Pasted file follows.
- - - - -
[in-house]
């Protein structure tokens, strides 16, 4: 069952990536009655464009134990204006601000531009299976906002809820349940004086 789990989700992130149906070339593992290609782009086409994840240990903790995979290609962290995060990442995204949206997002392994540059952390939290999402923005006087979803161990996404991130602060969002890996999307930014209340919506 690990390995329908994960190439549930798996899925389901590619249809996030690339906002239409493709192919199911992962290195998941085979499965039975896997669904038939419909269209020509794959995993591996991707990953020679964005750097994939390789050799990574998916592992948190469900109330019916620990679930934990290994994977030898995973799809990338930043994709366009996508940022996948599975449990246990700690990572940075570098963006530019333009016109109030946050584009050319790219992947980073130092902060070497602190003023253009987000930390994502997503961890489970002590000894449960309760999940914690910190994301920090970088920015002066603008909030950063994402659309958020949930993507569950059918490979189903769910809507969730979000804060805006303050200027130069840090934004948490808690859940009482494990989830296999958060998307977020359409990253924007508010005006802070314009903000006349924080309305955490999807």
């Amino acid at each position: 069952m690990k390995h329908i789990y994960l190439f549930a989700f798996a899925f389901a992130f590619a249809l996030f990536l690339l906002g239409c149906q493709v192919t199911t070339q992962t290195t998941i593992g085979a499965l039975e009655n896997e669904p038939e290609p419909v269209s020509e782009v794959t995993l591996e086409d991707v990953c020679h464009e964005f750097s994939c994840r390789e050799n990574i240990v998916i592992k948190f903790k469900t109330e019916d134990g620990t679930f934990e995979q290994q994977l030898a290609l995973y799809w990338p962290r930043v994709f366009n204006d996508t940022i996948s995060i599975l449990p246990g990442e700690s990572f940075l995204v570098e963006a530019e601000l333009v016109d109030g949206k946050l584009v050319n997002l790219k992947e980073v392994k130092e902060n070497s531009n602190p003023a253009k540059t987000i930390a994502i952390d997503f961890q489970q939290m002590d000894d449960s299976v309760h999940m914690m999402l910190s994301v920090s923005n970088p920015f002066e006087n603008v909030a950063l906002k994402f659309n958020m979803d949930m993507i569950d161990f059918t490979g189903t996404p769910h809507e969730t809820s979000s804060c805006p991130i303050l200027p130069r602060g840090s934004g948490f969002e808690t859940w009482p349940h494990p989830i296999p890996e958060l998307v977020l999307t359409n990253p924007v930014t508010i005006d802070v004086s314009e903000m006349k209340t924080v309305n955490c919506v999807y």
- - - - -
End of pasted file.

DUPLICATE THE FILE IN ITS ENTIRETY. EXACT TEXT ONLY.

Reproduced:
[in-house]
């Protein structure tokens, strides 16, 4: 069952990536009655464009134990204006601000531009299976906002809820349940004086 789990989700992130149906070339593992290609782009086409994840240990903790995979290609962290995060990442995204949206997002392994540059952390939290999402923005006087979803161990996404991130602060969002890996999307930014209340919506 690990390995329908994960190439549930798996899925389901590619249809996030690339906002239409493709192919199911992962290195998941085979499965039975896997669904038939419909269209020509794959995993591996991707990953020679964005750097994939390789050799990574998916592992948190469900109330019916620990679930934990290994994977030898995973799809990338930043994709366009996508940022996948599975449990246990700690990572940075570098963006530019333009016109109030946050584009050319790219992947980073130092902060070497602190003023253009987000930390994502997503961890489970002590000894449960309760999940914690910190994301920090970088920015002066603008909030950063994402659309958020949930993507569950059918490979189903769910809507969730979000804060805006303050200027130069840090934004948490808690859940009482494990989830296999958060998307977020359409990253924007508010005006802070314009903000006349924080309305955490999807």
């Amino acid at each position: 069952m690990k390995h329908i789990y994960l190439f549930a989700f798996a899925f389901a992130f590619a249809l996030f990536l690339l906002g239409c149906q493709v192919t199911t070339q992962t290195t998941i593992g085979a499965l039975e009655n896997e669904p038939e290609p419909v269209s020509e782009v794959t995993l591996e086409d991707v990953c020679h464009e964005f750097s994939c994840r390789e050799n990574i240990v998916i592992k948190f903790k469900t109330e019916d134990g620990t679930f934990e995979q290994q994977l030898a290609l995973y799809w990338p962290r930043v994709f366009n204006d996508t940022i996948s995060i599975l449990p246990g990442e700690s990572f940075l995204v570098e963006a530019e601000l333009v016109d109030g949206k946050l584009v050319n997002l790219k992947e980073v392994k130092e902060n070497s531009n602190p003023a253009k540059t987000i930390a994502i952390d997503f961890q489970q939290m002590d000894d449960s299976v309760h999940m914690m999402l910190s994301v920090s923005n970088p920015f002066e006087n603008v909030a950063l906002k994402f659309n958020m979803d949930m993507i569950d161990f059918t490979g189903t996404p769910h809507e969730t809820s979000s804060c805006p991130i303050l200027p130069r602060g840090s934004g948490f969002e808690t859940w009482p349940h494990p989830i296999p890996e958060l998307v977020l999307t359409n990253p924007v930014t508010i005006d802070v004086s314009e903000m006349k209340t924080v309305n955490c919506v999807y």